Thursday, October 21, 2010

The Moral Confusion of Sam Harris

Nietzsche sans God
Atheist and philosophical naturalist Sam Harris thinks there are objective moral values. Me too. An objective moral value (OMV) is a moral value that is objectively true, hence it is true for everyone. Subjective moral values are, by definition, only subjectively true; that is, e.g., true for me but not necessarily true for you.

A number of atheists disagree with Harris and do not believe, in the absence of an all-knowing, all-powerful, all-loving God, that there could be OMVs. And, philosophical naturalists who, definitionally, believe "nature" is all there is, and science is the means to analyze it, mostly do not believe one of the things we find in nature is value. That is, I can weigh and measure and analyze the substance of a rock, but in the weighing and measuring and analysis I do not see "value."

Troy Jollimore, in his review of Harris's The Moral Landscape, writes: "secular liberals have tended to accept a form of moral skepticism or relativism, according to which there are no moral truths at all other than those that can be asserted within a particular cultural context. The idea of an objective moral truth, then, is something that secularists have largely abandoned to believers. And the idea that science, in particular, might have something to say about questions of morality is one that few contemporaries are willing to take seriously. People who go searching for answers to questions of value often simply assume both that science will not help them and that religion is the only alternative." Let's correct that last statement to read: religion and philosophy are the only alternatives. With this I agree. But Harris does not. He thinks that science can tell us about values. And in this he is wrong. (And by "wrong" I am not making a scientific claim.)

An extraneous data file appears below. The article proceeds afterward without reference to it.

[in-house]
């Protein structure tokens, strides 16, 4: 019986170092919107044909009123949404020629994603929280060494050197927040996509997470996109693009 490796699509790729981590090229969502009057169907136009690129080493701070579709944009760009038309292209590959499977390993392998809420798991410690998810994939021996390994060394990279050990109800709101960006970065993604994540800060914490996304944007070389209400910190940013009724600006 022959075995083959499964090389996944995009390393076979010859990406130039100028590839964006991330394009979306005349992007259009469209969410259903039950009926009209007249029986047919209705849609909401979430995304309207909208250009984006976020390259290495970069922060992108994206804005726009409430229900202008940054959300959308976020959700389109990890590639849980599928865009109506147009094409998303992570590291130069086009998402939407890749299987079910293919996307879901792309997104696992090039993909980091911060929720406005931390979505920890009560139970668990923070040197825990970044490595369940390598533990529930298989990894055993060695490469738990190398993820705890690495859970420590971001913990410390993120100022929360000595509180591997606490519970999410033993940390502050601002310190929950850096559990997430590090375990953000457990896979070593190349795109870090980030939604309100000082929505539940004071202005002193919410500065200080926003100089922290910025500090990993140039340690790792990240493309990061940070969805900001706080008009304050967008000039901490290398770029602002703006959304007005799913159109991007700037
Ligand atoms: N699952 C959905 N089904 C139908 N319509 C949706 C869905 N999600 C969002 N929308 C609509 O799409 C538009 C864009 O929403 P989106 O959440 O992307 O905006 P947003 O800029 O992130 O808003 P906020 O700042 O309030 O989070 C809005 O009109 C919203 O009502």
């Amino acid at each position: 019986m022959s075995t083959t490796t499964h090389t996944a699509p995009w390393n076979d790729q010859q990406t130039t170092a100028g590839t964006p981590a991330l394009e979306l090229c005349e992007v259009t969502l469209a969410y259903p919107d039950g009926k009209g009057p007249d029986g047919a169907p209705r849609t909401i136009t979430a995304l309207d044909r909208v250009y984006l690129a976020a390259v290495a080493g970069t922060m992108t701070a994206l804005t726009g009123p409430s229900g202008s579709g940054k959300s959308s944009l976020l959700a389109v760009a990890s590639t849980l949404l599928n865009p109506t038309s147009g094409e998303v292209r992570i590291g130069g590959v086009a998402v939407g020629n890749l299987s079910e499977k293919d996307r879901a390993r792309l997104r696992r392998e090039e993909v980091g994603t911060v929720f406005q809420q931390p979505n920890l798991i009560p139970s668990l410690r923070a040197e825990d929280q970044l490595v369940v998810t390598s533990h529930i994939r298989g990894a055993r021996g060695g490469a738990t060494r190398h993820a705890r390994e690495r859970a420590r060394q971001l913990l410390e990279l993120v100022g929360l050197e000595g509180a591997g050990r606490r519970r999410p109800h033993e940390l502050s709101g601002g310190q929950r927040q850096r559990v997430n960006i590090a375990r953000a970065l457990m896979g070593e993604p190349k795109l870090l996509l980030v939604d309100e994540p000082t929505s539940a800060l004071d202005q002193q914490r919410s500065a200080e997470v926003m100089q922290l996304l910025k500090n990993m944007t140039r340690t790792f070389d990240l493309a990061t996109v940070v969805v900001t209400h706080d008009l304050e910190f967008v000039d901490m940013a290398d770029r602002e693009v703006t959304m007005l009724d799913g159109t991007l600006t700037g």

A proper understanding of morality, he argues, will reveal that it falls well within the area of inquiry that is governed by science. For moral questions are questions about well-being, and questions about well-being are, in essence, empirical questions about what makes humans and other conscious organisms flourish and thrive. "Questions about values—about meaning, morality, and life's larger purpose—are really questions about the well-being of conscious creatures," he announces on page one. "Values, therefore, translate into facts that can be scientifically understood.""

False, because Harris begs the question. "Well-being" is itself a value. To say something has "well-being" is to make a value judgment. Does, e.g., the deer lying in pain by the roadside have "well-being" as it loses x pints of blood? Science can quantify the blood loss and identify the broken bones. But "well-being," if it exists, is a non-natural property and thus cannot, ipso facto, be studied by science.

Watch this (here it comes again). For Harris "it is equally mistaken, he suggests, to insist that questions of well-being cannot be addressed by empirical research methods. There are, he says, discernible and indeed undeniable differences between an extremely good human life and an extremely miserable one; and there is no good reason for refusing to view those differences as both real and, in the relevant sense, objective." But this begs the question as to what "extremely good life" and "extremely miserable life" might mean, since such qualities are not found under the microscope. Harris already knows or assumes, somehow, what an "extremely good life" is and with this pre-scientific knowledge judges a life to be "good" or "miserable."

I think Harris sees the importance of there being OMVs. As an atheistic naturalist he knows many of his kind deny their reality. See, e.g., atheistic naturalist Joel Marks here, who reasons (correctly) that, on atheism, morals do not even exist. In this regard the idea of a "moral landscape" is an illusion and, like Nietzsche's madman, we're cast adrift on a sea with an infinite horizon. Welcome to atheism.